Currie Stood Down by Queensland Racing Integrity Commission
Ben Currie has yet to be accused of sending his horses to Collective Minds, but the list of charges against the Queensland based trainer had seven more charges added to it by the Queensland Racing Integrity Commission.
The new charges are related to the allegations that Currie was using jiggers and unauthorised shockwave and raceday treatments.
Imagine a future for Australian Thoroughbred racing when the last two left standing are Chris Waller and James Cummings, with Ciaron Maher coming along to disrupt the parades at Flemington and Randwick that are being passed off as race meetings.
Then, out of the clear blue, the stewards confiscate Waller’s mobile and find the latest version of the Horseygofaster app and stand him down as well.
Currie has been stood down and given 10 days to find new homes for the horses in his care. He was summoned to a hearing to show cause to justify why he should be allowed to continue training.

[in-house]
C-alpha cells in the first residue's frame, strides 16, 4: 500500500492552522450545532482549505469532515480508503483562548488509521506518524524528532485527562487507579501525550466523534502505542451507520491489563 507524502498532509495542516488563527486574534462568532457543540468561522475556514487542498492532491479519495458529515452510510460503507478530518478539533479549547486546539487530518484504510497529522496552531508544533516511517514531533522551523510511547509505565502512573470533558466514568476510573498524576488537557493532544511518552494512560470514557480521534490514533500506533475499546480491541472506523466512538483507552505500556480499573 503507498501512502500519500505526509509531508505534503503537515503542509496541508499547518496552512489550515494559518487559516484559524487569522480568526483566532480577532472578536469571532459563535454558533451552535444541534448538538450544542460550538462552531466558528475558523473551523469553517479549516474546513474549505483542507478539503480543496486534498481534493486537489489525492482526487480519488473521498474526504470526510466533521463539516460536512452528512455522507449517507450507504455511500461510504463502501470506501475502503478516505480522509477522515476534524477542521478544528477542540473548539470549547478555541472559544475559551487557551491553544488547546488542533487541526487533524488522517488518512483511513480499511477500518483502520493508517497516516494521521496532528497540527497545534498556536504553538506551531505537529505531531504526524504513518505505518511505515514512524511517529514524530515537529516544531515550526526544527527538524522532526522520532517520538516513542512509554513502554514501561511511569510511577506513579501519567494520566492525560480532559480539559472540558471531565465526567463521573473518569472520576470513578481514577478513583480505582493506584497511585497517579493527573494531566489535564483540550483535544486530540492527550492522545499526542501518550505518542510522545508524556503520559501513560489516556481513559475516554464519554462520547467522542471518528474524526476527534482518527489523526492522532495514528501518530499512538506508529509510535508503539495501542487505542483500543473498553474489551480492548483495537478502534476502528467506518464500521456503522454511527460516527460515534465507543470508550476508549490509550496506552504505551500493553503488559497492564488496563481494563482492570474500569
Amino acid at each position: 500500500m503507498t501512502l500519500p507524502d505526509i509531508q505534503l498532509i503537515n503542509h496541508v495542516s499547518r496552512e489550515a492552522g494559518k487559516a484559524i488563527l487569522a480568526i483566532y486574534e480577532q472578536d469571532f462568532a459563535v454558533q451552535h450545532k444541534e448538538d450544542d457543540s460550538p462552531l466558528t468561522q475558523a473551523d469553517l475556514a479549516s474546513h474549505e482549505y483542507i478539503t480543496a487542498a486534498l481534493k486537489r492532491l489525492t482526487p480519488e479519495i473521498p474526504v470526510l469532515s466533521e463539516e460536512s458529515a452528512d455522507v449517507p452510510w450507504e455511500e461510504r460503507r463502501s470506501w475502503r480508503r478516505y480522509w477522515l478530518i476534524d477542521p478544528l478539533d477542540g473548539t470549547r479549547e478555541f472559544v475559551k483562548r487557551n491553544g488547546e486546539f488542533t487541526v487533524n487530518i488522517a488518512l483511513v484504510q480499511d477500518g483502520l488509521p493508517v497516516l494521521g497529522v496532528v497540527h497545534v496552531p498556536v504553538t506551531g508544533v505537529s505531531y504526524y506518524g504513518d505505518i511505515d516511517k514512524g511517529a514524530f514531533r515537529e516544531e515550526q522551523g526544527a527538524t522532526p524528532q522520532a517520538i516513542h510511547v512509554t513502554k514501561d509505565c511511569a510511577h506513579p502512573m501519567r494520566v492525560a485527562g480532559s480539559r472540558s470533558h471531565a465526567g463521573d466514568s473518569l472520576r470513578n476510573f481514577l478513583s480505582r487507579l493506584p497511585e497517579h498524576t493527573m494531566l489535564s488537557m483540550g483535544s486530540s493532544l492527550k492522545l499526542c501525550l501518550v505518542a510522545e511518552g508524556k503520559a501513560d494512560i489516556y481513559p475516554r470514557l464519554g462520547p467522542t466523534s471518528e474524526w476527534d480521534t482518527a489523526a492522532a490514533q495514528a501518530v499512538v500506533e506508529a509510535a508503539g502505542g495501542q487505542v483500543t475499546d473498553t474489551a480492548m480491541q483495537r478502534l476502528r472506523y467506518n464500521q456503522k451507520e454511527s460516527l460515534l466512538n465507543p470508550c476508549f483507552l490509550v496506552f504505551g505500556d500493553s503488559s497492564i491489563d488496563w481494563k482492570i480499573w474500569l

It has been a case of legal maneuvering par excellance, as Currie was already under scrutiny from charges laid in November and December of 2018.
Currie was banned from the Doomben meeting Saturday past, but managed to have horse Mr Markou win the $75,000 Queensland Chinese Jockey Club (1200 m) race at the meeting. Currie had Eight Over in the fifth race, but that horse was scratched. Mr. Markou had been entered in the eighth race, but was scratched to be in the prior race.
The racing integrity units of the various states might want to consider removing the word integrity, as it seems that the cheaters are stealing the march on them at every opportunity. If the QRIC should get its hooks into Tony Gollan, Brisbane could be turned into a one-horse town.
The QRIC issued a terse statement on Currie, saying, “Stewards made their decision in the interests of the integrity and reputation of the sport as it is paramount.”